Arts of the Sailor: Sailors’ Valentine

February 10, 2018

1 pm to 3 pm 

Cost: Included with Museum Admission

To register: Please call 902-424-7491 or e-mail:

Legend has it that the beautiful pieces of shell mosaic art known as Sailor’s Valentines were made by bored and lonely sailors to pass the time while at sea. However, studies prove that in fact they were ‘bought work’ made in Barbados, British West Indies in the early to late 1800s.  As Barbados and neighbouring islands were often the last port for English and Dutch traders and American whalers, these eight-sided boxes filled with exotic shells could be found in curio shops throughout the island.

It is most likely that the sailors purchased them as mementos to be brought back home to their wives, girlfriends or mothers. Some boxes featured sayings and endearments written out in shells such as Think of Me or Forget Me Not.

Idle hours spent aboard whaling ships in the 1800s, was thought to be the time and place for crafting Sailor’s Valentines. However, the creation of this intricate shell mosaic art was actually a cottage industry on the island of Barbados.  Often the last stop for English and Dutch traders and American whalers, sailors purchased a Valentine to bring home for family or loved ones.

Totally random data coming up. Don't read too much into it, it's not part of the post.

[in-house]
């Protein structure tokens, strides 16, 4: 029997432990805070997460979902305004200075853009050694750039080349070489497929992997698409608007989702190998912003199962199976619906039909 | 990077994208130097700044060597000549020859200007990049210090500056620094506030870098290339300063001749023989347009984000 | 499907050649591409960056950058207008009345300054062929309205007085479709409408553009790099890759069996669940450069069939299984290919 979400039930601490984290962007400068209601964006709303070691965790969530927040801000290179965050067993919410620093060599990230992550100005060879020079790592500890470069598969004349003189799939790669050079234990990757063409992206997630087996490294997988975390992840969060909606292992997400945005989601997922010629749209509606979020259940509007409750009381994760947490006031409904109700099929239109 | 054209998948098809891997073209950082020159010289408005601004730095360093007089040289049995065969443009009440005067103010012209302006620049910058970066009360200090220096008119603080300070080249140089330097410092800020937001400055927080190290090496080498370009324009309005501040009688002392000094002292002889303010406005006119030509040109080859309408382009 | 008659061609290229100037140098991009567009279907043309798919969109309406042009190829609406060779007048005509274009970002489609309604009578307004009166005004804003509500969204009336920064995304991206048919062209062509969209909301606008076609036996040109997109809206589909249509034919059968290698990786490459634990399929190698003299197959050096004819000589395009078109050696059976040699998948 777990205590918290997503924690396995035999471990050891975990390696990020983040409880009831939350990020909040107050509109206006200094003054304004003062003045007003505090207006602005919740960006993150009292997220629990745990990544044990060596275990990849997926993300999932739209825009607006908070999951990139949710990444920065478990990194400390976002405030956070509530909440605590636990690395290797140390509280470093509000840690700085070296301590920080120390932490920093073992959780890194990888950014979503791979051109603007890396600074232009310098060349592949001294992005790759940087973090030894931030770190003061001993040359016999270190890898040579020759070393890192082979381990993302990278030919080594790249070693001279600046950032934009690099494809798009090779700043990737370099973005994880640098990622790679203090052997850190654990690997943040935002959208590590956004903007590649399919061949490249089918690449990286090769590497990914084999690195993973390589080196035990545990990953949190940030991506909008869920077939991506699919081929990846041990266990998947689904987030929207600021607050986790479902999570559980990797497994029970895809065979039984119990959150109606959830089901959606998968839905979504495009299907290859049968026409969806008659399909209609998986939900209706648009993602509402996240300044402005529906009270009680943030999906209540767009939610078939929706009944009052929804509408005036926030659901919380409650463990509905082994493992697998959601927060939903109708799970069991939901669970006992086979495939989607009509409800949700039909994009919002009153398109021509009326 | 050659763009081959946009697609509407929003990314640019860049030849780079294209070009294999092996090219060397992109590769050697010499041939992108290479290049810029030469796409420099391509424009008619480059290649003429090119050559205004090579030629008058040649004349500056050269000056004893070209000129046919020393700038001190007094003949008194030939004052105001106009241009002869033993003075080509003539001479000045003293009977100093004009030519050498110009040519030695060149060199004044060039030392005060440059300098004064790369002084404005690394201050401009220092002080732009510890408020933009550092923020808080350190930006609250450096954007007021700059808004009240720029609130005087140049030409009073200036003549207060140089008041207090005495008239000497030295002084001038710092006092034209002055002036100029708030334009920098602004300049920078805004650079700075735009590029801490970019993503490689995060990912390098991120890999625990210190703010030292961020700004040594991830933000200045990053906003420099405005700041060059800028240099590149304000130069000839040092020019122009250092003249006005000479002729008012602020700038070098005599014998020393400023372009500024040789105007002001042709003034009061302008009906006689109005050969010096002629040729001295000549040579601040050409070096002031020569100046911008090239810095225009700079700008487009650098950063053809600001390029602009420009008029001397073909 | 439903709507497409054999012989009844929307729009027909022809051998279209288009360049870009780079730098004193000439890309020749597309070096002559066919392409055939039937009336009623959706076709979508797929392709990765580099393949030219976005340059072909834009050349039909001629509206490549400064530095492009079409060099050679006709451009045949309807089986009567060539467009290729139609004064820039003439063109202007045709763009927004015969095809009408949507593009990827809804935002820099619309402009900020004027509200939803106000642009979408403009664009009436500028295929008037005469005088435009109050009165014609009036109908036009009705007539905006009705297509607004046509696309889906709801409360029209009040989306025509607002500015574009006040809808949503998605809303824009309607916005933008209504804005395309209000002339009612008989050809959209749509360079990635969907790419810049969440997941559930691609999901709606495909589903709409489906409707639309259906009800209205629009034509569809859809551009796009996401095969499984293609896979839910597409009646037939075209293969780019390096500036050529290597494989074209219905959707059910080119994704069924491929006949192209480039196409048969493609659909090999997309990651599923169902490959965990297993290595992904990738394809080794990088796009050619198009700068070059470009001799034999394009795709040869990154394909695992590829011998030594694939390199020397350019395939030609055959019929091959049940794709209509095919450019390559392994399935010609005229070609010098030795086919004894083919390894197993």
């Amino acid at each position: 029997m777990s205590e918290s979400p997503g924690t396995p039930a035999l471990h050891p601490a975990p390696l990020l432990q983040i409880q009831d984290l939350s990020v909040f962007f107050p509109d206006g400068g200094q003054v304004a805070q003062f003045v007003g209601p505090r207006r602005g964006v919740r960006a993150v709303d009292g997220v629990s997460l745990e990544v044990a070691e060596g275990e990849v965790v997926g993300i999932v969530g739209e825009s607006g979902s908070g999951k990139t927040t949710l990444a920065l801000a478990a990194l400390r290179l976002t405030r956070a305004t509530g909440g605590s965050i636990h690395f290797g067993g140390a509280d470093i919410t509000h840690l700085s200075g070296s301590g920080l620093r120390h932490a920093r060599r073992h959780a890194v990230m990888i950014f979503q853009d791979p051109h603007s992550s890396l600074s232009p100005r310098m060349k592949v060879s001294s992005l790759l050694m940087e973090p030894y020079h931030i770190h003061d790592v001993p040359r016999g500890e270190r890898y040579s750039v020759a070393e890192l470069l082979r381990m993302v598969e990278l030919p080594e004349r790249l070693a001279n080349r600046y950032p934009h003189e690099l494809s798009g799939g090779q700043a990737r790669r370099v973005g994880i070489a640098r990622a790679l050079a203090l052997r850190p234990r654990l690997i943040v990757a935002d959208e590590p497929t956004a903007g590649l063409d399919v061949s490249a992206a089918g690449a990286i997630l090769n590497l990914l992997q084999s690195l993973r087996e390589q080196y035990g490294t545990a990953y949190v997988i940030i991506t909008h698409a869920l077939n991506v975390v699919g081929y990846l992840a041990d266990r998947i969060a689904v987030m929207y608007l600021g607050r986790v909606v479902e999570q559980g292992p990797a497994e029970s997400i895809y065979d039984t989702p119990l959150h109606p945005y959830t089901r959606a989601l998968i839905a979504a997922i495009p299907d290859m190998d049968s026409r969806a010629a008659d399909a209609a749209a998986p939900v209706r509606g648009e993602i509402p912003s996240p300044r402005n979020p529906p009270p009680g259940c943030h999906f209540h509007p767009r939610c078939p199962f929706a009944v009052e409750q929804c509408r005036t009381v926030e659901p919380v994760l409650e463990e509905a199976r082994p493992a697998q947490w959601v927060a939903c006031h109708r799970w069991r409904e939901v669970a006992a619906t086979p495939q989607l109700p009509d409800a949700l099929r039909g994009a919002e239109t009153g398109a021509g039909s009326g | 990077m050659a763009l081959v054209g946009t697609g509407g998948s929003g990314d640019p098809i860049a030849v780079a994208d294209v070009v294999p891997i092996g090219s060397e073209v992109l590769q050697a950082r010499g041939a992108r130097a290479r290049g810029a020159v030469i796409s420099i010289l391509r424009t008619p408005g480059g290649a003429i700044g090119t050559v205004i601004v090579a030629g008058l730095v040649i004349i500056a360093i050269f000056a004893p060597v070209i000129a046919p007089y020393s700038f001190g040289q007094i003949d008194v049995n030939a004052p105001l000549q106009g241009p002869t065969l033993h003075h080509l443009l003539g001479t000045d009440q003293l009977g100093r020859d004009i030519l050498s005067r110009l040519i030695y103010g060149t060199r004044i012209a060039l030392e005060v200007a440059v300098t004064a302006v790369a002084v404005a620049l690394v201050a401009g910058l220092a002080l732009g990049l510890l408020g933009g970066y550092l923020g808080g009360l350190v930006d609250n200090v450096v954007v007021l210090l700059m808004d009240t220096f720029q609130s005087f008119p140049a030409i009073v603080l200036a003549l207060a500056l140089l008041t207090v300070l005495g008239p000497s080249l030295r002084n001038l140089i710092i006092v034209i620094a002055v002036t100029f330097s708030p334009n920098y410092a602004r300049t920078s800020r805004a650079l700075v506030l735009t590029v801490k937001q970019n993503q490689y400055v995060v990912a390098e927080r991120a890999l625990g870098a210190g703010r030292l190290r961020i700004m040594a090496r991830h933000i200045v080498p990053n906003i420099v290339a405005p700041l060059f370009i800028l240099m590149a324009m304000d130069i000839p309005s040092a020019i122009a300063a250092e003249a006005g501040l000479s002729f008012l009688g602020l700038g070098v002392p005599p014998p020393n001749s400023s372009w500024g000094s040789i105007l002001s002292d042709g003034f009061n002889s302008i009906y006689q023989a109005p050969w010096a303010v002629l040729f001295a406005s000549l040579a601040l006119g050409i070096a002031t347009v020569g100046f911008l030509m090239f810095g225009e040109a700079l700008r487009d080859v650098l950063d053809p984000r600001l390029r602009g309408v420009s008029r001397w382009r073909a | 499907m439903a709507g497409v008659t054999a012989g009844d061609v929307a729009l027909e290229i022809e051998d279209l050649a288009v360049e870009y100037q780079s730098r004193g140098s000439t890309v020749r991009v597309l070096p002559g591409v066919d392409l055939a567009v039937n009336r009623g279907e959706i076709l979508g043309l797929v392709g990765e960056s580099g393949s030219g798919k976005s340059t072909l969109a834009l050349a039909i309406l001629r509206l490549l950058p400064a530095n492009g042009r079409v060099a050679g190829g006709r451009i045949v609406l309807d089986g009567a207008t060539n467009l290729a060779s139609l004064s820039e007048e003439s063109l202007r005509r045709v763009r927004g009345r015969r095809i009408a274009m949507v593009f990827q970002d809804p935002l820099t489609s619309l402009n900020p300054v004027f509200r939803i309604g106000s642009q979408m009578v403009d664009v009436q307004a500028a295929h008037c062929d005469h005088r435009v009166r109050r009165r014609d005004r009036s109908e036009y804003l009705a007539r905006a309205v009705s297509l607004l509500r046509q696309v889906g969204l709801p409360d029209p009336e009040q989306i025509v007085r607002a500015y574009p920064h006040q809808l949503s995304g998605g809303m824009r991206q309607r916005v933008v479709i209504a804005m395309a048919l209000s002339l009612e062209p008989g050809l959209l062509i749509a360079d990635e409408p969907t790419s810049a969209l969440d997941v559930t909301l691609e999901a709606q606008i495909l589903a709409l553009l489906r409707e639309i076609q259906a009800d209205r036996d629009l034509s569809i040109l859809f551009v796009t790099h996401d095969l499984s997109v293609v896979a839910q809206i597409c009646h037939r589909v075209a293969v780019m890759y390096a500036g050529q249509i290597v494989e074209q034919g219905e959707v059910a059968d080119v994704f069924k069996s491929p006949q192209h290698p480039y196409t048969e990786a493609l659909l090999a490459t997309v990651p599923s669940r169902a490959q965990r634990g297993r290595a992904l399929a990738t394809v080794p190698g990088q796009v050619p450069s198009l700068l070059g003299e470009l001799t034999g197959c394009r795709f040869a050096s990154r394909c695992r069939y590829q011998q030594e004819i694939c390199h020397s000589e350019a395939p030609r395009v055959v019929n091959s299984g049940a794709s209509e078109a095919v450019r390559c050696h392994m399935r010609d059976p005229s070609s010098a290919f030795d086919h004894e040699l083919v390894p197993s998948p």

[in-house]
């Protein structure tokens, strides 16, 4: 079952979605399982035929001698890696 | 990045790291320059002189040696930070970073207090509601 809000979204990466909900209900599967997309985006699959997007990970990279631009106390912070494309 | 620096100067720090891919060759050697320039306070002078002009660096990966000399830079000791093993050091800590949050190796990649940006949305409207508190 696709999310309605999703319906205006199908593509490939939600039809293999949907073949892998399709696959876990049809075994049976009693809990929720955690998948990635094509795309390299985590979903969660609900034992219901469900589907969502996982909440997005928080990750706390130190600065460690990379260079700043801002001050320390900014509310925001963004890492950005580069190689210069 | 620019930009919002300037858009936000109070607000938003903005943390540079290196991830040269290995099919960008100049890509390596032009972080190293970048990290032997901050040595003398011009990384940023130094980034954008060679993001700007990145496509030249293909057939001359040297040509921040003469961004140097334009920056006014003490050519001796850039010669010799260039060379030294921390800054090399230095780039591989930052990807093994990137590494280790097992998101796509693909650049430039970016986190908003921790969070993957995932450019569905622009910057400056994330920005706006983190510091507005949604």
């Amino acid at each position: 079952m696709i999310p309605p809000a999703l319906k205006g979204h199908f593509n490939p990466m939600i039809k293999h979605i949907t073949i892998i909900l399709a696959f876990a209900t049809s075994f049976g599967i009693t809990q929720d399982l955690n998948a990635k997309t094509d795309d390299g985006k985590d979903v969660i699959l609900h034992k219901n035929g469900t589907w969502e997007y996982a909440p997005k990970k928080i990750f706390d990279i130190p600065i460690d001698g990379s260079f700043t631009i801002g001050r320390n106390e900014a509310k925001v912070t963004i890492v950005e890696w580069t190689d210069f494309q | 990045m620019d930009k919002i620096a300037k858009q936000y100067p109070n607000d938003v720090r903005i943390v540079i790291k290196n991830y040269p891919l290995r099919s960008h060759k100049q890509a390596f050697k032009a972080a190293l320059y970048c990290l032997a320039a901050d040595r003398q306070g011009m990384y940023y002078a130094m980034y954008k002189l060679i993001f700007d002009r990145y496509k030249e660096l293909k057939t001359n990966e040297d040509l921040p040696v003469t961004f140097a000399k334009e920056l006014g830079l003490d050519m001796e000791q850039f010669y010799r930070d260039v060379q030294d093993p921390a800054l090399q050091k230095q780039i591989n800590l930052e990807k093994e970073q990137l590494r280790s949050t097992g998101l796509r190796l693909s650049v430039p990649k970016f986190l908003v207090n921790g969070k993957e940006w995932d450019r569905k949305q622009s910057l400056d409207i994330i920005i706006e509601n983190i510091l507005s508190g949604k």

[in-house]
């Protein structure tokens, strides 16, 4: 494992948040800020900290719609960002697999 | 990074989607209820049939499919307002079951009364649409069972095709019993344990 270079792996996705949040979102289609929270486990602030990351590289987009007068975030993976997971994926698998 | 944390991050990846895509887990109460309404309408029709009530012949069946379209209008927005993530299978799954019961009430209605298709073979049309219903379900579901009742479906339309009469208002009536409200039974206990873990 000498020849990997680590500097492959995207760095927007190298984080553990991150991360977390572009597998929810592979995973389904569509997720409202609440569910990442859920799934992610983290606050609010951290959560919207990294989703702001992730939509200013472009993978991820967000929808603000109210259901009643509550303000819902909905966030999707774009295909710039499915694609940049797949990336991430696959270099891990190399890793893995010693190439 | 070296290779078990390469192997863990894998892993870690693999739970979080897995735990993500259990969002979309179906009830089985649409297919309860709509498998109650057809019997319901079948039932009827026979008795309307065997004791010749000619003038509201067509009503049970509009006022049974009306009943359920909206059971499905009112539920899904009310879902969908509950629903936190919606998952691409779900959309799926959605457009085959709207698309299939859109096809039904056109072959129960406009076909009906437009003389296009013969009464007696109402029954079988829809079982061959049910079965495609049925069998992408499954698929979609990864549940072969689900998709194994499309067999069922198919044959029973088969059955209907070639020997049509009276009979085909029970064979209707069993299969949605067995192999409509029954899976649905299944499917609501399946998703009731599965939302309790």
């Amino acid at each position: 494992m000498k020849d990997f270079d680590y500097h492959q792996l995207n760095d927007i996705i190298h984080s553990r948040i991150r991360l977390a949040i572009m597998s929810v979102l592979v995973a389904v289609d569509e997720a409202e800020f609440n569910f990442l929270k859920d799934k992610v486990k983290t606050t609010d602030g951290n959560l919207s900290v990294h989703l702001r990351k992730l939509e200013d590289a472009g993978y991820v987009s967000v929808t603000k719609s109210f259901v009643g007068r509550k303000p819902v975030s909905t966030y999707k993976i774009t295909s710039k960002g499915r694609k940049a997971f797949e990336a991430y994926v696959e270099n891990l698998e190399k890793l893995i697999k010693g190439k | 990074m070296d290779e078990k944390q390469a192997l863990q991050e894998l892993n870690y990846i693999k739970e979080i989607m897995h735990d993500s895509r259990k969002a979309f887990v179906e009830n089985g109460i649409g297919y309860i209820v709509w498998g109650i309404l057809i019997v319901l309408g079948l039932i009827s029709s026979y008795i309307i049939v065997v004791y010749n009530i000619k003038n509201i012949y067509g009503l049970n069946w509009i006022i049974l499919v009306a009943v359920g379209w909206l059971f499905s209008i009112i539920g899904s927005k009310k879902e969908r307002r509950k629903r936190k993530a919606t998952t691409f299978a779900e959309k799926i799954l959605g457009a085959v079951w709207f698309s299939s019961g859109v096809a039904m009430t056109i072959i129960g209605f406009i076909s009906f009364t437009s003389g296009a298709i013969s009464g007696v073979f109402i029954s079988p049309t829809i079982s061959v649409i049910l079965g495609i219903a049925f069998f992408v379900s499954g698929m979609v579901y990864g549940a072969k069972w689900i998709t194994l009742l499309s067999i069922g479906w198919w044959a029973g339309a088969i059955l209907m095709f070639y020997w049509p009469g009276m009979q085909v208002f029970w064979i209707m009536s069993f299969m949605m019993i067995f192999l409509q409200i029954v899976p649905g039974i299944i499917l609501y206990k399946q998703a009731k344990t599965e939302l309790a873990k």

These works of art were made in octagonal wooden boxes and usually two sided and hinged for easy transportation. A true sailor’s valentine was said to include a flower design, a heart form or a special message such as Think of Me or Forget Me Not, all made with shells.

Ella Doney shows off her work!


Elaborate keepsakes known as ‘sailor’s valentines’, originally thought to be a shipboard craft, were actually made in Barbados and sold as souvenirs to homeward bound sailors. Today anyone can make a sailor’s valentine by collecting ordinary beach shells and gluing then in fancy patterns onto a backing.


For additional information:
Richard MacMichael